Few Pittsburgh residents paid much attention as raindrops began to fall on an otherwise ordinary Friday in August 2011. But that changed as the gentle rain turned into a deluge that caused water to rapidly rise to 9 feet (nearly 3 meters) during rush hour and turn city streets into swift, debris-laden rivers.
Unsuspecting drivers escaped stalled vehicles only to clamber onto car roofs, trees and poles while rescuers — most in full uniform rather than water-ready gear — scrambled to find boats, commandeering them from local marinas to perform water rescues in situations survivors later described as "chaotic."
A 45-year-old woman and her 12- and 8-year-old daughters drowned when they were unable to escape a vehicle pinned against a tree by rushing floodwater. At one point, emergency responders floated over the woman and children while rescuing a man clinging to a tree; their vehicle had completely submerged, making it invisible in the murky water. A fourth body, that of a 70-year-old woman reported missing during the flood, was found a few days later nearly swept out to sea [sources: Associated Press, Associated Press].
The deadly flash flooding led to changes in the way Pittsburgh's emergency crews accessed rescue equipment and received training. Inflatable boats, life jackets and rescue gear are now stationed at regular intervals along flood routes. Just as importantly, responders receive the specialized education necessary to form swift water boat rescue teams that can canvass the city during a flash flood [source: KDKA].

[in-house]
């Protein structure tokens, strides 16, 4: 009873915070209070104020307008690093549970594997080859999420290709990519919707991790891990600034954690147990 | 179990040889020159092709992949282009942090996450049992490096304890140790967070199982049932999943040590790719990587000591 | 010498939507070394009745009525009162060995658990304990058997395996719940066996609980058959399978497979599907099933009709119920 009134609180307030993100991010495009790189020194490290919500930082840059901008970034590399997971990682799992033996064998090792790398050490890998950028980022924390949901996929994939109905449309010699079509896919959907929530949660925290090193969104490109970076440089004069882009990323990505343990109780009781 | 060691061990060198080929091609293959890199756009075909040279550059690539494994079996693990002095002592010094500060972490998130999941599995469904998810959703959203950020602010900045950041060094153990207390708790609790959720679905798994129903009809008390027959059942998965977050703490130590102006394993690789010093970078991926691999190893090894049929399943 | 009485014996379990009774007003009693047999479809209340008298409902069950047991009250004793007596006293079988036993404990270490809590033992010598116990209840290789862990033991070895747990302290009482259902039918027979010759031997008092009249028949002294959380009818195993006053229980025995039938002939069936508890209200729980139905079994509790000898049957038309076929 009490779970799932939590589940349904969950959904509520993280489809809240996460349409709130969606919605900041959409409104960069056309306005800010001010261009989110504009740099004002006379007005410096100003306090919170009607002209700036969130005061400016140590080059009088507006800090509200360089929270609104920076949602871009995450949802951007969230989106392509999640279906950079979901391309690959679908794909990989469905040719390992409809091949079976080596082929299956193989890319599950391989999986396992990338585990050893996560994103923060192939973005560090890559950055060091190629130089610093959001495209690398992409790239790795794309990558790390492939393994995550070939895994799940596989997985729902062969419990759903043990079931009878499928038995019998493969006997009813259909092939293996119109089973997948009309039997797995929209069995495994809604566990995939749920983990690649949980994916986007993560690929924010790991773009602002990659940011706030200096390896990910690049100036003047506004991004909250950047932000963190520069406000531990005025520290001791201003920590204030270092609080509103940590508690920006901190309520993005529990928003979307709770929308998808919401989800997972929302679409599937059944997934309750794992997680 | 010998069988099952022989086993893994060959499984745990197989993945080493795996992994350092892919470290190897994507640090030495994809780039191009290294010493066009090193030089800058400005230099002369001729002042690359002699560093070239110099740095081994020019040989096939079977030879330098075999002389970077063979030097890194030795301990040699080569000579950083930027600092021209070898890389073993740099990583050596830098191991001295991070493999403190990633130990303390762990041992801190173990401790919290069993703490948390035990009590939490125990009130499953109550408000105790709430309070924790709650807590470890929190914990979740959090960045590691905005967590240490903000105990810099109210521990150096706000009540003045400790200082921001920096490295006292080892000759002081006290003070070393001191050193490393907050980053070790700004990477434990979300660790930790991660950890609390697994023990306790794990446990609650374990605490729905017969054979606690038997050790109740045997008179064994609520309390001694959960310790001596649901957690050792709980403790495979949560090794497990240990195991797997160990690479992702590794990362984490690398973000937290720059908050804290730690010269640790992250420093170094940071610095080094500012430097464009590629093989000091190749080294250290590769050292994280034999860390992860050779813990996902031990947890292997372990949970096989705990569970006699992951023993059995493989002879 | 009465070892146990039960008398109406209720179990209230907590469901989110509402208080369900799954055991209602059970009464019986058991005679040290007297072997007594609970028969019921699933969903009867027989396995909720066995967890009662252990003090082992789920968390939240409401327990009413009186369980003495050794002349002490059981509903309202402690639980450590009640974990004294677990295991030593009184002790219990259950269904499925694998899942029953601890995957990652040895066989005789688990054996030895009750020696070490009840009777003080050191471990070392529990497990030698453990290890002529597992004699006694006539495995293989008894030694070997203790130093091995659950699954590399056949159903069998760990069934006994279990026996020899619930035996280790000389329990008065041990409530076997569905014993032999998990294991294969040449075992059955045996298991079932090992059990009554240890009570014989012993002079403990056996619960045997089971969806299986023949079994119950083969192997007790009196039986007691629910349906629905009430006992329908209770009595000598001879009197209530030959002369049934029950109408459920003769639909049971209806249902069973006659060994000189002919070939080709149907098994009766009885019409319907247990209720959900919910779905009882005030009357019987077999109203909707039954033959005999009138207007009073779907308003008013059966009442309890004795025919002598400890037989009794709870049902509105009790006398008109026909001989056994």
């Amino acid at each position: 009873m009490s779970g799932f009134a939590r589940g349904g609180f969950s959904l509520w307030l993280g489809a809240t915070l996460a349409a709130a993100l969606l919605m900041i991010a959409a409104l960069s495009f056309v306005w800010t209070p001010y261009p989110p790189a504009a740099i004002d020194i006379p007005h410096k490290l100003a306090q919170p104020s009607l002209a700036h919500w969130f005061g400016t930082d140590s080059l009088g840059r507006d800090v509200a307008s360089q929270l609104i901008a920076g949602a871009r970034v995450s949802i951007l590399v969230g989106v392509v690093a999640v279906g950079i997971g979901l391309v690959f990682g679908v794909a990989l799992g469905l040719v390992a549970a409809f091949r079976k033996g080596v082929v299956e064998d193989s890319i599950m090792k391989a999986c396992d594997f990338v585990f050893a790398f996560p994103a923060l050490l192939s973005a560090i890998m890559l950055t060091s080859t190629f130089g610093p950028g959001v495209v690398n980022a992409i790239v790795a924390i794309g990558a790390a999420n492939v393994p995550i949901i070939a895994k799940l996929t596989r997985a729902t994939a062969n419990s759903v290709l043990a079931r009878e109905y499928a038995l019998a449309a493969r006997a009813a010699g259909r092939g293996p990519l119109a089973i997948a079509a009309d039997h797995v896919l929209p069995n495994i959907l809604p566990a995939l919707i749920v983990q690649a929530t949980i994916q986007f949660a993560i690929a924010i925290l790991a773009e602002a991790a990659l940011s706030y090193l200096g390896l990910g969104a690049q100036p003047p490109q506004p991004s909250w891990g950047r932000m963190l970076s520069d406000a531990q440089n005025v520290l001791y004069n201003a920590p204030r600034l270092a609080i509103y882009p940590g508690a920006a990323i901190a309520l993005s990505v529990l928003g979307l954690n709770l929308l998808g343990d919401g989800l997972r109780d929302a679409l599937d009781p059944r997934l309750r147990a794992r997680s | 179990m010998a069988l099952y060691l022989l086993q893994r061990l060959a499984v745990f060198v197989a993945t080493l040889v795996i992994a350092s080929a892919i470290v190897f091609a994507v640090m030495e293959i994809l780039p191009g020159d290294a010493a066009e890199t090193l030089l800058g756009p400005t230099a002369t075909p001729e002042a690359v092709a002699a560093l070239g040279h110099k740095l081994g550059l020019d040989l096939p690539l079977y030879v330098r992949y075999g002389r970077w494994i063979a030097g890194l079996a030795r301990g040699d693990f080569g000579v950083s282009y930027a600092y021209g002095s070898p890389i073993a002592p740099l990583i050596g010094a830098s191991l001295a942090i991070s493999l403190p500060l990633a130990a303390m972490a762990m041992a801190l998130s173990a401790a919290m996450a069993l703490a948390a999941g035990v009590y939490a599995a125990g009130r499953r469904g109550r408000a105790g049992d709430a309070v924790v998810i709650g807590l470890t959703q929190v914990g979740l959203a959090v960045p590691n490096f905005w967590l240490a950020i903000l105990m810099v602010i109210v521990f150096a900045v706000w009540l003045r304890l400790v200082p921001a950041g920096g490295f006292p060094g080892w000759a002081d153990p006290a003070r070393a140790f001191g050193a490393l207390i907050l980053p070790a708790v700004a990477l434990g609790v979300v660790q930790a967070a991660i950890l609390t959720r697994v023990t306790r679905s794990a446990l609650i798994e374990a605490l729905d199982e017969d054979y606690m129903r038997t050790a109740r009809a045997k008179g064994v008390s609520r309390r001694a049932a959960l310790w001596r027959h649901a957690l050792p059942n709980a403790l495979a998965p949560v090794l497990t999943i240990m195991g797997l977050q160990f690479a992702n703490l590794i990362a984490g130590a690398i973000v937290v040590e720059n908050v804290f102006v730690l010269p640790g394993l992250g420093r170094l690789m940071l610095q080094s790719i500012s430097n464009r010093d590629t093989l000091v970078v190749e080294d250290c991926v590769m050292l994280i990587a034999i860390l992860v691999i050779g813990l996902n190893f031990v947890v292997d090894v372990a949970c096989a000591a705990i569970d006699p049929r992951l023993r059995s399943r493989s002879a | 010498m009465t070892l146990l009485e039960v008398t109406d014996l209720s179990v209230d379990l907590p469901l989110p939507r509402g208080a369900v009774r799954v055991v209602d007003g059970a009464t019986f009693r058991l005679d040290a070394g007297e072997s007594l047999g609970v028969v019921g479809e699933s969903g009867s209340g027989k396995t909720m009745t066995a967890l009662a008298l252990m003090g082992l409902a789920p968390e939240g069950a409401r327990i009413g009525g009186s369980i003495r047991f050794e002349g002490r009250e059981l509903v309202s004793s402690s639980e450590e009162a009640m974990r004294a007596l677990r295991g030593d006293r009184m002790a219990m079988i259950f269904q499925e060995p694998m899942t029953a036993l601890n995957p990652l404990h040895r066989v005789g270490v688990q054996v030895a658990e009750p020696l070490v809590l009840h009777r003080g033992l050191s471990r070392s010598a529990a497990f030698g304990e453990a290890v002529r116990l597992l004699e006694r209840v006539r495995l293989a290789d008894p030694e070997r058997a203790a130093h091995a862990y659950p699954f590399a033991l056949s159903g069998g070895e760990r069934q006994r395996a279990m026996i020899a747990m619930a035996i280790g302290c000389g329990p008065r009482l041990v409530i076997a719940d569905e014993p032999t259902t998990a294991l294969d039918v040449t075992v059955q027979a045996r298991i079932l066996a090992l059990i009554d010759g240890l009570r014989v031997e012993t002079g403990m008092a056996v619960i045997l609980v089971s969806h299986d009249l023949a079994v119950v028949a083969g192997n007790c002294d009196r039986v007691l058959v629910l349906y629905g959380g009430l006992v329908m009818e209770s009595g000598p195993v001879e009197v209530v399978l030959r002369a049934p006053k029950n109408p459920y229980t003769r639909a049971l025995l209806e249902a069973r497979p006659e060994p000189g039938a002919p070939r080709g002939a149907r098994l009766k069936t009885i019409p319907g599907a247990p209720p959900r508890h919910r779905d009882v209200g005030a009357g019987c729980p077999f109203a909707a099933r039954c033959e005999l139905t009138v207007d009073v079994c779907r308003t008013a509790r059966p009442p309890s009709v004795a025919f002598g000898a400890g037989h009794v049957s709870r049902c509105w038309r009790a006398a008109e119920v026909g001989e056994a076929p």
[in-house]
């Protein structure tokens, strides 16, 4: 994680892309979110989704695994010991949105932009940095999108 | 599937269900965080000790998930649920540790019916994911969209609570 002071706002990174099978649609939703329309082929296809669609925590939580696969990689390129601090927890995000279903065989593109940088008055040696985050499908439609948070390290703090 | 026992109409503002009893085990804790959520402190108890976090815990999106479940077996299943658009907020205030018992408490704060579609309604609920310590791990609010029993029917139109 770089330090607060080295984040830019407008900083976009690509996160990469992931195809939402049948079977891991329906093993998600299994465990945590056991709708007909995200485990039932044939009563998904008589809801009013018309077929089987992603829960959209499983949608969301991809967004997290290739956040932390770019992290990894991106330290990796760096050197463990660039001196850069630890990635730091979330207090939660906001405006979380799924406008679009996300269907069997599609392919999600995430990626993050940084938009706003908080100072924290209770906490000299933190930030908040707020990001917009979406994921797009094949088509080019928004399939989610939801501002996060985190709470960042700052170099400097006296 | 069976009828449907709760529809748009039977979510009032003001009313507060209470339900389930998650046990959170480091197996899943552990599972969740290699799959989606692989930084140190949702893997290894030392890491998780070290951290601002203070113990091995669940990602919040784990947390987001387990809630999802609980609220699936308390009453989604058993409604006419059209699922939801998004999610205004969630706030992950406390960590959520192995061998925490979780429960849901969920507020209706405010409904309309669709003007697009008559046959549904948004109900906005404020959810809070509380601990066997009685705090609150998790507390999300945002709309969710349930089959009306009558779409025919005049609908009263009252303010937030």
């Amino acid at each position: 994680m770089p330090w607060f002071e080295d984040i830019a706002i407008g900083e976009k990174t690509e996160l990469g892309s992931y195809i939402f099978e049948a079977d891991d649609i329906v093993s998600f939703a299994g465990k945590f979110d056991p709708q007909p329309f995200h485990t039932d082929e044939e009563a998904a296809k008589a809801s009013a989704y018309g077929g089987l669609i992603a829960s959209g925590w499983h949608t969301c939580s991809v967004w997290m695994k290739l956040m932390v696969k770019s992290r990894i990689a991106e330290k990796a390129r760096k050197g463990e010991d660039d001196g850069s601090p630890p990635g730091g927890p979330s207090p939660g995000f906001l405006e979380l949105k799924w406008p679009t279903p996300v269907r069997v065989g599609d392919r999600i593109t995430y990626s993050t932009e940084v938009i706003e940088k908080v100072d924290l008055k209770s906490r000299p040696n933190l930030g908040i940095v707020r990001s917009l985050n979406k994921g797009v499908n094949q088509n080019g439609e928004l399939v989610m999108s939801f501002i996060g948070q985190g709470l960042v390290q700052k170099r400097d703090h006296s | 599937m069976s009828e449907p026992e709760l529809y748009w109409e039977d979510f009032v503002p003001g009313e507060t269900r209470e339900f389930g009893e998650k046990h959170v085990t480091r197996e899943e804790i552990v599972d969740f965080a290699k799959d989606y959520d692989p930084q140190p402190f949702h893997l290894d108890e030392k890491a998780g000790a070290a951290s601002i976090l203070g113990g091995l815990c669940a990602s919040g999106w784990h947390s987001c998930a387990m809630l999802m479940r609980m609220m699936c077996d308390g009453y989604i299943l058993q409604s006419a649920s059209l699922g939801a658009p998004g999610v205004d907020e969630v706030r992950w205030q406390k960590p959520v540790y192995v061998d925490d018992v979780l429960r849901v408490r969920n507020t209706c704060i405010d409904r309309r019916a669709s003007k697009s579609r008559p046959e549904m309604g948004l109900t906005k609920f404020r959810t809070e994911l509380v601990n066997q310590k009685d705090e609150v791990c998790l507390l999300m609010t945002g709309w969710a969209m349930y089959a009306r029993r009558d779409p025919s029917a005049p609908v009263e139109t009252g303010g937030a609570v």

When a similar deluge struck in July 2013, Pittsburgh was poised for a vastly different outcome. Emergency crews, which included dozens of cross-trained personnel from the city's fire, police and ambulance departments, quickly performed more than a dozen water rescues; not a single death or injury was reported because of the flash flooding. And as the water receded, one thing became clear: Faster response times made a marked difference [source: Navratil].
Pittsburgh's response, and that of an increasing number of communities and organizations, diverged from traditional floodwater rescue protocols — antiquated systems that rely on a small number of elite teams. Today, crews with basic training in water rescues save more people from flash floods, reserving the resources of specialized water responders for particularly dangerous rescues.
This transition began after a re-evaluation of the personnel-strapped response to flooding during Hurricane Katrina in August 2005. More than 1,800 people died in New Orleans and Mississippi, many of them drowned in floodwaters [sources: Hurricane Katrina Relief, Schleifstein]. Hurricane Katrina prompted discussion of another important consideration, too: How do you quickly search a flooded city for survivors?